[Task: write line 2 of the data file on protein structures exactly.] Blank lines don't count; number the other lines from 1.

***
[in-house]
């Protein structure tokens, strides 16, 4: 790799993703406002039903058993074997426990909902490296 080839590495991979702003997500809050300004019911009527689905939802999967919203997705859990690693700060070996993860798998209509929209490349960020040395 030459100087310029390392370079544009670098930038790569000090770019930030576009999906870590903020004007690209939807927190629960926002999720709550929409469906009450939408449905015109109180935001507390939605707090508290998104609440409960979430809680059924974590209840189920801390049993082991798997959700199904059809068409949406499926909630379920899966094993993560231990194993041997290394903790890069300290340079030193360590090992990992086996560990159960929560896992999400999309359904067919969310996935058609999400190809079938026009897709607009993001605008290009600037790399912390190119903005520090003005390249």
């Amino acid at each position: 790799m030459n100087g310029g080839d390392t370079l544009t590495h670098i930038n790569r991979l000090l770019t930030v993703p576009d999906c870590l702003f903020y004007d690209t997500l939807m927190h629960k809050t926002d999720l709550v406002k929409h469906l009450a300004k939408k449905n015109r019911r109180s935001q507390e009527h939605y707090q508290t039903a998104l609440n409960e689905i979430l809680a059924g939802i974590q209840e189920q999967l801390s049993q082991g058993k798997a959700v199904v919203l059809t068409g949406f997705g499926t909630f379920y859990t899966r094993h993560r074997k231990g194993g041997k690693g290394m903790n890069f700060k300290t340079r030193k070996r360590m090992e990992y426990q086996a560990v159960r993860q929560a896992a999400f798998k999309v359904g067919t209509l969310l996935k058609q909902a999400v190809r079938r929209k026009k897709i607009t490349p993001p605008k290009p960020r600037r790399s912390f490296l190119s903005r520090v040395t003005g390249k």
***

């Protein structure tokens, strides 16, 4: 790799993703406002039903058993074997426990909902490296 080839590495991979702003997500809050300004019911009527689905939802999967919203997705859990690693700060070996993860798998209509929209490349960020040395 030459100087310029390392370079544009670098930038790569000090770019930030576009999906870590903020004007690209939807927190629960926002999720709550929409469906009450939408449905015109109180935001507390939605707090508290998104609440409960979430809680059924974590209840189920801390049993082991798997959700199904059809068409949406499926909630379920899966094993993560231990194993041997290394903790890069300290340079030193360590090992990992086996560990159960929560896992999400999309359904067919969310996935058609999400190809079938026009897709607009993001605008290009600037790399912390190119903005520090003005390249």